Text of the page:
The Renaissance of the French Cuff


The Double Cuffed Shirt and the Art of Accoutrement

Gordon Gekko - the rapacious capitalist antihero who was brought to life by Michael Douglas in an Oscar-winning performance in the late 80’s - is both a byword for the very worst of capitalism and the very best of men’s formal dressing. Despite his rather unsavoury on-screen antics, there is much to admire about the man who coined “greed is good” maxim - particularly his advocacy for the double cuffed shirt…


With a history that dates back to the 15th century - to the renaissance period where well-to-do gentleman and aristocratic types began wearing cuffs that were adorned with lace as a kind of ostentatious display of wealth - the double cuffed shirt as we know it has taken shape over centuries of continuous advancements in the realm of men’s fashion...

The French Cuff Shirt 

The term ‘French cuff’, as the double cuff is often referred to - for reasons that have been the subject of much conjecture on menswear blogs - seems to have taken root centuries after the inception of the cuff. In fact, history suggests that this term was coined in the United States - probably because ‘French’ conjured thoughts of opulence and style to a degree that ‘double’ simply cannot.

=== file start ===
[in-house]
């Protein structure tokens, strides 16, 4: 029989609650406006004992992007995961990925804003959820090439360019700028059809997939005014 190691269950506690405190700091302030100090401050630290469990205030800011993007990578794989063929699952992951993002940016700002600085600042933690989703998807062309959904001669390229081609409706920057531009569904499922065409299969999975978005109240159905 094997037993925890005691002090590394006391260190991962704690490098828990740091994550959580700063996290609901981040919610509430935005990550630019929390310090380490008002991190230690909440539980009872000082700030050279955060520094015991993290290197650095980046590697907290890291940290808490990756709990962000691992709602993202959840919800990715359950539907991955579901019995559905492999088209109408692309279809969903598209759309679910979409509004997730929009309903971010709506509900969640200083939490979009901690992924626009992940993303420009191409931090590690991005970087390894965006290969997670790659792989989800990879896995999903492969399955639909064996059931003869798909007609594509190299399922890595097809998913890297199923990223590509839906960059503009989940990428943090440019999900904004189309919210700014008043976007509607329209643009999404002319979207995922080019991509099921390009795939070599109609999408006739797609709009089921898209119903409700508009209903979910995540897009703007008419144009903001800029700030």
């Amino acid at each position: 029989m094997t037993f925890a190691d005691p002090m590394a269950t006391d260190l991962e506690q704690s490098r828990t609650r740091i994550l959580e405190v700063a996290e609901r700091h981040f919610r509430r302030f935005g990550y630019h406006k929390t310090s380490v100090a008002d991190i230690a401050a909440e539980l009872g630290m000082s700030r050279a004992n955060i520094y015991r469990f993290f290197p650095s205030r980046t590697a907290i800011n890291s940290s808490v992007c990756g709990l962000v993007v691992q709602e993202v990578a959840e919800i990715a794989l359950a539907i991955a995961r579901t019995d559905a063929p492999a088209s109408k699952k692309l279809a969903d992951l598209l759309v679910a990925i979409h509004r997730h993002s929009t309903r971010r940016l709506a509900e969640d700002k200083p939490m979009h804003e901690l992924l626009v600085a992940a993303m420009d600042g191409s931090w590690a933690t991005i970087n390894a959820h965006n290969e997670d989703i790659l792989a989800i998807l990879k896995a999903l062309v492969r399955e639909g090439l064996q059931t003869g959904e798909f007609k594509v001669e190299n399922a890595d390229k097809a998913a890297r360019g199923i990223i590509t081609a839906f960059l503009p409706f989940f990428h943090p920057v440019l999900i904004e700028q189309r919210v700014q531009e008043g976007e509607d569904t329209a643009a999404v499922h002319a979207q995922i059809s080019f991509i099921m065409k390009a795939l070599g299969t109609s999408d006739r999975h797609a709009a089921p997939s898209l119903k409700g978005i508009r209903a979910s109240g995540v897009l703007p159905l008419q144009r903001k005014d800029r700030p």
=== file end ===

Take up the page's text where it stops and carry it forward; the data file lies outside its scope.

Originally, held together by ribbon or some form of laced fabric, as time went on, it became more practical, not to mention more elegant, to secure the shirt cuff with ‘links’. Enter the cufflink.


The Ultimate Accessory: The Cufflink

Simple and discreet, the cufflink exudes and air of sophistication that the button cuff simply cannot. It is one of very few items of jewellery that men should adorn themselves with, along with a watch and other subtle accoutrement such as the lapel chain - a personal favourite of Michael Jondral.

To this end, the quality of ones cufflinks should be on par with one’s timepiece, and of course, one’s suit. The cufflinks should reflect the artisanal tenets of a hand crafted Cesare Attolini suit, and pay respect to feat of engineering brilliance encased in the Swiss timepiece that adorns your wrist. Similarly, cufflinks - or any other accoutrement crafted from precious metals - should be matched in colour and material to the watch wherever possible.


It is for this reason that Michael Jondral stocks wares from makers such as Codis Maya - renowned for their ancient enamelling techniques - Barbarulo Napoli - a fourth generation jeweller hailing from the South of Italy - and Ascione - established in 1855 and revered for hand crafting cufflinks from coral and precious metals.

In an age of declining formality where the suit is becoming less of a mandate and more a means of self expression, the double double cuff - or French cuff if you prefer - is now, more so than ever before, a symbol of discernment; an opportunity to distinguish oneself and a rare opportunity to indulge in the pleasures of artisanal accoutrement.


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